Feds propose listing of San Francisco Bay-Delta longfin smelt as endangered species

Longfin smelt captured in San Pablo Bay, November 2018. Longfin Smelt typically live for two years, with 1 and 2 year old fish represented in this photo. Fish of all sizes have been observed in the marine environment. Photo courtesy of the USGS. | 



By Dan Bacher | 

Sacramento, CA. The U.S. Fish and Wildlife Service on October 6 proposed the listing of the San Francisco Bay-Delta distinct population segment of longfin smelt as an “endangered” species under the Endangered Species Act (ESA).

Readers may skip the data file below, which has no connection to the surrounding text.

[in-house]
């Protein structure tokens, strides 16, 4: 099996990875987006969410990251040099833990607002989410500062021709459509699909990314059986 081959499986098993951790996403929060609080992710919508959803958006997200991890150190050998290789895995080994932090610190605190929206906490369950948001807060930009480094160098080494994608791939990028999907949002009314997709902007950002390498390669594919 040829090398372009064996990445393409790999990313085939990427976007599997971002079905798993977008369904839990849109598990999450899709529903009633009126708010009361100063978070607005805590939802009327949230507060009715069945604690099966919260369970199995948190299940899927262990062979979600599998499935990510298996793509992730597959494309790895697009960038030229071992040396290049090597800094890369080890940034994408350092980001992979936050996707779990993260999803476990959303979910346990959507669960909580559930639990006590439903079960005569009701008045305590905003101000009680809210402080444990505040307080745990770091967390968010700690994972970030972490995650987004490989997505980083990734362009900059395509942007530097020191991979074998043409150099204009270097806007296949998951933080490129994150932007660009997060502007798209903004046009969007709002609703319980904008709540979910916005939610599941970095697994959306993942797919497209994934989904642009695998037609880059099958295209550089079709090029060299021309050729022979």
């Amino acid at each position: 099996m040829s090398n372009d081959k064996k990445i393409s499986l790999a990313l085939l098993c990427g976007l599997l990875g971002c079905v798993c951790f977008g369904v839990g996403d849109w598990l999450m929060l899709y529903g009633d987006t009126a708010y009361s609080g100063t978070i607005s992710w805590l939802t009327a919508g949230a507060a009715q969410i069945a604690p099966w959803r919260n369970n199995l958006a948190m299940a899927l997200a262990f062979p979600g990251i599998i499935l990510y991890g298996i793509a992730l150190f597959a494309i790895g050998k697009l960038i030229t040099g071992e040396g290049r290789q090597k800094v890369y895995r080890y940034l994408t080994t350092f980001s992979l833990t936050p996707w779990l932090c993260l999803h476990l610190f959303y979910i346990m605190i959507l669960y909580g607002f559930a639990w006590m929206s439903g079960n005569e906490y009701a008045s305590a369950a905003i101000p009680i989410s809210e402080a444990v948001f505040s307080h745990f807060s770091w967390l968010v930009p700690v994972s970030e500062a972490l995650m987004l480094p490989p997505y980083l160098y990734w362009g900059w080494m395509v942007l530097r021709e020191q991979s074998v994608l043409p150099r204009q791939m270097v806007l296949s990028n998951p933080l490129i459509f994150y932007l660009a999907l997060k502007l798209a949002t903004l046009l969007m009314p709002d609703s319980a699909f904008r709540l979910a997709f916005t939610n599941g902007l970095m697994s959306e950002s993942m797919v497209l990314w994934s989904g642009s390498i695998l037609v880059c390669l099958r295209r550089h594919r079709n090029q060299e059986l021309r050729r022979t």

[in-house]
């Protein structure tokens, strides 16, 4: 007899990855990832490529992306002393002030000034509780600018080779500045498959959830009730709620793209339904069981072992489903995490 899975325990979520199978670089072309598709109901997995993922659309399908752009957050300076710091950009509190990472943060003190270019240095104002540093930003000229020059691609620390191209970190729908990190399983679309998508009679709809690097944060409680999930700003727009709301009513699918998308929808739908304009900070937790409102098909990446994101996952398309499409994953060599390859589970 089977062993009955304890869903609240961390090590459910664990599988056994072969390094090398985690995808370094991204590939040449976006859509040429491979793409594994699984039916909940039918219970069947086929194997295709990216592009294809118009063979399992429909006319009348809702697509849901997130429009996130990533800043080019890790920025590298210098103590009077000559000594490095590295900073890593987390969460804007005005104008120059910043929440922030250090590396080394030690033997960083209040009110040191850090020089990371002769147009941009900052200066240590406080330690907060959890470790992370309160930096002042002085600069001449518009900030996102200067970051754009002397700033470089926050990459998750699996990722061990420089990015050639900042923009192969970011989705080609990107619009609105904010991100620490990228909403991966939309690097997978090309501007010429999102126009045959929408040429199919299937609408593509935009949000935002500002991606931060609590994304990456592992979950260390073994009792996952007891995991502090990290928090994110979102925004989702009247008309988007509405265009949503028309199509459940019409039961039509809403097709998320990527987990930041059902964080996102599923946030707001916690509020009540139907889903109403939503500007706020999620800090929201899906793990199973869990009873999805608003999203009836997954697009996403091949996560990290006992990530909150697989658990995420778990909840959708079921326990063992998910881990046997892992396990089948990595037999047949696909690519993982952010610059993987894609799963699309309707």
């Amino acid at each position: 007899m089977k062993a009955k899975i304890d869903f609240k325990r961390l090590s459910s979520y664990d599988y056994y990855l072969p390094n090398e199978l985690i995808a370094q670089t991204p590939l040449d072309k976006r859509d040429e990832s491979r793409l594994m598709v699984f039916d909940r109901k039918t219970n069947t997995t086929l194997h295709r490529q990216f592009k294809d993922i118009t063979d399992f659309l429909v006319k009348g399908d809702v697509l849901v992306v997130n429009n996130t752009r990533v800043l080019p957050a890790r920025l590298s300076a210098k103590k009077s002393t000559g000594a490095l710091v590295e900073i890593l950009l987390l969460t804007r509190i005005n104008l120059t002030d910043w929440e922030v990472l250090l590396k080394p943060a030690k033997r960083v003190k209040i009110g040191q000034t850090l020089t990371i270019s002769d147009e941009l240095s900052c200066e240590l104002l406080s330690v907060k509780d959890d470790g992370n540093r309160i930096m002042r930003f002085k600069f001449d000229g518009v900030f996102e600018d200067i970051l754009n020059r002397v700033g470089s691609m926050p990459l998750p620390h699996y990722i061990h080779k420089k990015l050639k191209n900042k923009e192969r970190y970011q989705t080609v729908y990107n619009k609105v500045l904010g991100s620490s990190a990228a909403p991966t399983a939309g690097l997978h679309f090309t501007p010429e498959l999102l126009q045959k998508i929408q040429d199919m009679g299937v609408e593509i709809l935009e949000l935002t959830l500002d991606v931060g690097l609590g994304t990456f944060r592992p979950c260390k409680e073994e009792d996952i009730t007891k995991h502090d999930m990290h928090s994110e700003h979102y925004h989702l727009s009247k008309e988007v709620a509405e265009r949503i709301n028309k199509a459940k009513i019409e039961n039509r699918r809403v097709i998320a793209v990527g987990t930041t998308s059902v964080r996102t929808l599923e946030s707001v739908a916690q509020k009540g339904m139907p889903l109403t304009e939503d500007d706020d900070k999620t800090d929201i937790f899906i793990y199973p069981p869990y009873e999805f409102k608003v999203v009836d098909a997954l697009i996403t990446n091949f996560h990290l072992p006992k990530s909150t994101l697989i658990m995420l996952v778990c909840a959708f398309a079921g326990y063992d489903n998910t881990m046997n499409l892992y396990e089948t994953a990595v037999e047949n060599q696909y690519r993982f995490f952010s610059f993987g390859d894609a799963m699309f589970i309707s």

The population of the once abundant species, a cousin of the endangered Delta smelt, has declined dramatically in recent years.






”Scientific analysis shows the Bay-Delta longfin smelt is in danger of extinction throughout its range,” the service said in a statement. The Service is now seeking public comment for 60 days after publication on the proposed rule in the Federal Register.

The announcement follows a petition and three lawsuits filed by the Center for Biological Diversity and San Francisco Baykeeper on behalf of the fish. The groups said the agency delayed identification and protection of critical habitat, which will require future action by the groups. 

The Service said it has completed a “thorough review of the Bay-Delta population of longfin smelt, its habitat and current threats to determine whether ESA protections are warranted.”